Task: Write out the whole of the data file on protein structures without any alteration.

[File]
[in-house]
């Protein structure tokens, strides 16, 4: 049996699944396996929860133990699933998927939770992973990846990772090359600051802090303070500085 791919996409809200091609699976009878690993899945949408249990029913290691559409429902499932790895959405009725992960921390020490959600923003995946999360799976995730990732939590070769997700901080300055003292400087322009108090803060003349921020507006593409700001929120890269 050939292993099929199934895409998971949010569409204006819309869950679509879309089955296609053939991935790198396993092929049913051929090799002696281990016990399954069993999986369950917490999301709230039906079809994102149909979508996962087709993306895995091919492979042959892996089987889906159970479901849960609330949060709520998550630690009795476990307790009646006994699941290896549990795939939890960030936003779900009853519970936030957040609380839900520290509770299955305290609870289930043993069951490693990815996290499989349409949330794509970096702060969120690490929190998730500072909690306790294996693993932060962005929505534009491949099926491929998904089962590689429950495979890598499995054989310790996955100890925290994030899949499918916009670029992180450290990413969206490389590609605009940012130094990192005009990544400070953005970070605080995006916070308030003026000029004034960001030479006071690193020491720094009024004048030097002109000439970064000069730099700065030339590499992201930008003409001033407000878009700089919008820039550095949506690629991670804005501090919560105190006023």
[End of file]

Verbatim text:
[in-house]
């Protein structure tokens, strides 16, 4: 049996699944396996929860133990699933998927939770992973990846990772090359600051802090303070500085 791919996409809200091609699976009878690993899945949408249990029913290691559409429902499932790895959405009725992960921390020490959600923003995946999360799976995730990732939590070769997700901080300055003292400087322009108090803060003349921020507006593409700001929120890269 050939292993099929199934895409998971949010569409204006819309869950679509879309089955296609053939991935790198396993092929049913051929090799002696281990016990399954069993999986369950917490999301709230039906079809994102149909979508996962087709993306895995091919492979042959892996089987889906159970479901849960609330949060709520998550630690009795476990307790009646006994699941290896549990795939939890960030936003779900009853519970936030957040609380839900520290509770299955305290609870289930043993069951490693990815996290499989349409949330794509970096702060969120690490929190998730500072909690306790294996693993932060962005929505534009491949099926491929998904089962590689429950495979890598499995054989310790996955100890925290994030899949499918916009670029992180450290990413969206490389590609605009940012130094990192005009990544400070953005970070605080995006916070308030003026000029004034960001030479006071690193020491720094009024004048030097002109000439970064000069730099700065030339590499992201930008003409001033407000878009700089919008820039550095949506690629991670804005501090919560105190006023």